We recall some elementary facts about the group S*n* of permutations on *n* symbols {1, ..., *n*}. A ** transposition** is a permutation that exchanges two symbols and leaves the other symbols fixed. Any permutation σ [member of] S

*n*can be written as a composition of transpositions, σ_=_τ1 ο ... οτ

*k*, where

*k*is not unique but its parity (even- or oddness) is determined by σ. Thus a permutation σ is called

**or**

*even***depending on whether**

*odd**k*is even or odd. We write ε(σ) = +1 or ε(σ) = -1, respectively, if σ is even or odd. The map ε, called the

**, is a homomorphism from S**

*sign**n*onto the two-element multiplicative group {+1; -1}; thus ε(σ1 ο σ2)=ε(σ1) ο ε(σ2) and [MATHEMATICAL EXPRESSION OMITTED]. The set of even permutations form a subgroup of index 2 in S

*n*.

*(Continues...)*

Excerpted fromAn Introductory Course on Differentiable ManifoldsbySiavash Shahshahani. Copyright © 2016 Siavash Shahshahani. Excerpted by permission of Dover Publications, Inc..

All rights reserved. No part of this excerpt may be reproduced or reprinted without permission in writing from the publisher.

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*
*

## Table of Contents

Preface 1

Part I Pointwise 5

Chapter 1 Multilinear Algebra 7

A Dual Space 7

B Tensors 8

C Anti-symmetric Tensors 13

D Real Linear Spaces 17

E Product Structure 19

Exercises 24

Part II Local 27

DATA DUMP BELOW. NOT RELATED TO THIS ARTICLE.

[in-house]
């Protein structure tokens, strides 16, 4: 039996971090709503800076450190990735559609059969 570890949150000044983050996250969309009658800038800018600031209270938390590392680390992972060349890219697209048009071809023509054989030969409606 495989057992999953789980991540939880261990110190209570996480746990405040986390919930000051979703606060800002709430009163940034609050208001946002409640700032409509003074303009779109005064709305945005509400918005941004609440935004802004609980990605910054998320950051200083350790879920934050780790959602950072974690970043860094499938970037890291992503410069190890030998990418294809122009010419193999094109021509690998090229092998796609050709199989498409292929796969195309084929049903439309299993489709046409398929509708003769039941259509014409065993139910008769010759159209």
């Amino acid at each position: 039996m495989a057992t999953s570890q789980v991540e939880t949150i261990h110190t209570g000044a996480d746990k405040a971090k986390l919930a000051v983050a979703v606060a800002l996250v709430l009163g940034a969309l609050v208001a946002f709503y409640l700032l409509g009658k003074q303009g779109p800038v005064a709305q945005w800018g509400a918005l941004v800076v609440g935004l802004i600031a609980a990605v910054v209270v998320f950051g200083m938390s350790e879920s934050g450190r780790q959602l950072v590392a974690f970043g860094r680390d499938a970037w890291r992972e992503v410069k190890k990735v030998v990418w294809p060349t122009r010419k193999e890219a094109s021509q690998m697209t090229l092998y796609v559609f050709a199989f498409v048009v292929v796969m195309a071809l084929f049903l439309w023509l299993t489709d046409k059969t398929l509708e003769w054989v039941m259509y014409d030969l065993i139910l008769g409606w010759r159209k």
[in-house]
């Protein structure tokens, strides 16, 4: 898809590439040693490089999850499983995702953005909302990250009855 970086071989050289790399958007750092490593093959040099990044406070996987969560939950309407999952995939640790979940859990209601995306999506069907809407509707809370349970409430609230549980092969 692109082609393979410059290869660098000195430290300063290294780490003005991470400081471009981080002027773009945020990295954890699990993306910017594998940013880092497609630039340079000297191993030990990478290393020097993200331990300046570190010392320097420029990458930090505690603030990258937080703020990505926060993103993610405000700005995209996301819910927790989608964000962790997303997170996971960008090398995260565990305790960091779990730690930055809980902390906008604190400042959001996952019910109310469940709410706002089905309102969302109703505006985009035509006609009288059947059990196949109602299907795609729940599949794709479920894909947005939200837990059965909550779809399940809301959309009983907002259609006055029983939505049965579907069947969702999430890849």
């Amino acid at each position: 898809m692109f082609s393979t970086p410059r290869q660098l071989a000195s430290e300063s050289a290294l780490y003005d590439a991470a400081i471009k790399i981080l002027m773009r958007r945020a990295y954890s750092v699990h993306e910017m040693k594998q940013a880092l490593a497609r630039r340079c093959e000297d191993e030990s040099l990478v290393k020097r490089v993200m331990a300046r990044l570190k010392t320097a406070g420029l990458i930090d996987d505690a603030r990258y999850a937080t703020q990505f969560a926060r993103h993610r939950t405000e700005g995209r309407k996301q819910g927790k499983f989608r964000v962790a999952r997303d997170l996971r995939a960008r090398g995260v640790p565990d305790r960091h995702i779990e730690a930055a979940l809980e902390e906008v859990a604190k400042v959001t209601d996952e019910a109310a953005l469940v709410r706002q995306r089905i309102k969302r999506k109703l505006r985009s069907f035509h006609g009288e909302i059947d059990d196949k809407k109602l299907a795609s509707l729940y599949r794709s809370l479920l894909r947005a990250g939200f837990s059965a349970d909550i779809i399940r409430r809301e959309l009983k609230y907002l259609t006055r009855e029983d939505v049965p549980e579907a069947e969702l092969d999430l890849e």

Chapter 2 Vector Fields: Local Theory 29

A Tangent Space 29

B Vector Fields and Differential Equations 33

C Vector Fields as Operators 44

D Lie Bracket of Vector Fields 51

Exercises 60

Chapter 3 Tensor Fields: Local Theory 65

A Basic Constructions 65

B Pointwise Operations 68

C Exterior Derivative 72

D Lie Derivative 77

E Riemannian Metrics 81

Exercises 86

Part III Global 91

Chapter 4 Manifolds, Tangent Bundle 93

A Topological Manifolds 93

B Smooth Manifolds 102

C Smooth Structures 104

D The Tangent Bundle 109

Appendix 120

Exercises 122

Chapter 5 Mappings, Submanifolds and Quotients 125

A Submanifolds 125

B Immersions, Submersions and Embeddings 132

C Quotient Manifolds 137

D Covering Spaces 142

Exercises 150

Chapter 6 Vector Bundles and Fields 155

A Basic Constructions 155

B Vector Fields: Globalization 164

C Differential Forms: Globalization 169

D Riemannian Metrics 175

E Plane Fields 181

Exercises 195

Chapter 7 Integration and Cohomology 203

A Manifolds with Boundary 203

B Integration on Manifolds with Boundary 209

C Stokes Theorem 217

D De Rham Cohomology 222

E Top-dimensional Cohomology and Applications 232

Exercises 242

Chapter 8 Lie Groups and Homogeneous Spaces 251

A Continuous Groups 251

B The Lie Algebra of a Lie Group 261

C Homogeneous Spaces 271

Exercises 279

Part IV Geometric Structures 285

Chapter 9 An Introduction to Connections 287

A The Geography of the Double Tangent Bundle 287

B Descent of the Second Derivative 295

C Covariant Derivative 303

D Cutvature and Torsion 310

E Newtonian Mechanics 321

Exercises 330

Appendix I The Exponential of a Matrix 337

Appendix II Differential Calculus in Normed Space 341

Bibliography 349

List of symbols 351

Index 353